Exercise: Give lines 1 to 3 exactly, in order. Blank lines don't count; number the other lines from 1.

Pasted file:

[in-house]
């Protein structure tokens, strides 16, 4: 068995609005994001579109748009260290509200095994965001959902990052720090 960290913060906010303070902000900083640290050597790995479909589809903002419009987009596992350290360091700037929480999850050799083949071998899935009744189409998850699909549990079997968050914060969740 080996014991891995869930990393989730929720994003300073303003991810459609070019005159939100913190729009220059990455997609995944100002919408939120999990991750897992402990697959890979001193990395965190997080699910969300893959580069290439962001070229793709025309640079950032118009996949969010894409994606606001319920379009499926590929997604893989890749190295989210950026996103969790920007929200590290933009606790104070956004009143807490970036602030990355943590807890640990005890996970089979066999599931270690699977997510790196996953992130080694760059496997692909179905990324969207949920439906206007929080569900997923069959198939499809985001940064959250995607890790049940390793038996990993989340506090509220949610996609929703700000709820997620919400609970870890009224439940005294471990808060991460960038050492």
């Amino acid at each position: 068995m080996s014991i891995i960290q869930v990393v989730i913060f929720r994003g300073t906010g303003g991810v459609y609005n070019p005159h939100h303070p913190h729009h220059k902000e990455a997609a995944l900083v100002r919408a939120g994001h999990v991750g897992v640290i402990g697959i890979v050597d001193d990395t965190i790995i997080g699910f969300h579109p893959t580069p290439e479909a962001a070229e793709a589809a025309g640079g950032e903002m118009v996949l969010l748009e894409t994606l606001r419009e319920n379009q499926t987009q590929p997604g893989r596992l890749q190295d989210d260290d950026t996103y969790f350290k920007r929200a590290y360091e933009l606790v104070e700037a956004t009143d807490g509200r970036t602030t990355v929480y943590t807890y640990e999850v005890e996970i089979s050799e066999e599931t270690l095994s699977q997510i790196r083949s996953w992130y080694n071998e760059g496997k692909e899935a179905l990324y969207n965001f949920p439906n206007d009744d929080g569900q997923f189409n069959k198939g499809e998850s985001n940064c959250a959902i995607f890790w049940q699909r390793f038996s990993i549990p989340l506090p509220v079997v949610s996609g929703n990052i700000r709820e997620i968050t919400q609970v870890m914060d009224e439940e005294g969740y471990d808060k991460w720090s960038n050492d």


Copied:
[in-house]
């Protein structure tokens, strides 16, 4: 068995609005994001579109748009260290509200095994965001959902990052720090 960290913060906010303070902000900083640290050597790995479909589809903002419009987009596992350290360091700037929480999850050799083949071998899935009744189409998850699909549990079997968050914060969740 080996014991891995869930990393989730929720994003300073303003991810459609070019005159939100913190729009220059990455997609995944100002919408939120999990991750897992402990697959890979001193990395965190997080699910969300893959580069290439962001070229793709025309640079950032118009996949969010894409994606606001319920379009499926590929997604893989890749190295989210950026996103969790920007929200590290933009606790104070956004009143807490970036602030990355943590807890640990005890996970089979066999599931270690699977997510790196996953992130080694760059496997692909179905990324969207949920439906206007929080569900997923069959198939499809985001940064959250995607890790049940390793038996990993989340506090509220949610996609929703700000709820997620919400609970870890009224439940005294471990808060991460960038050492």
């Amino acid at each position: 068995m080996s014991i891995i960290q869930v990393v989730i913060f929720r994003g300073t906010g303003g991810v459609y609005n070019p005159h939100h303070p913190h729009h220059k902000e990455a997609a995944l900083v100002r919408a939120g994001h999990v991750g897992v640290i402990g697959i890979v050597d001193d990395t965190i790995i997080g699910f969300h579109p893959t580069p290439e479909a962001a070229e793709a589809a025309g640079g950032e903002m118009v996949l969010l748009e894409t994606l606001r419009e319920n379009q499926t987009q590929p997604g893989r596992l890749q190295d989210d260290d950026t996103y969790f350290k920007r929200a590290y360091e933009l606790v104070e700037a956004t009143d807490g509200r970036t602030t990355v929480y943590t807890y640990e999850v005890e996970i089979s050799e066999e599931t270690l095994s699977q997510i790196r083949s996953w992130y080694n071998e760059g496997k692909e899935a179905l990324y969207n965001f949920p439906n206007d009744d929080g569900q997923f189409n069959k198939g499809e998850s985001n940064c959250a959902i995607f890790w049940q699909r390793f038996s990993i549990p989340l506090p509220v079997v949610s996609g929703n990052i700000r709820e997620i968050t919400q609970v870890m914060d009224e439940e005294g969740y471990d808060k991460w720090s960038n050492d």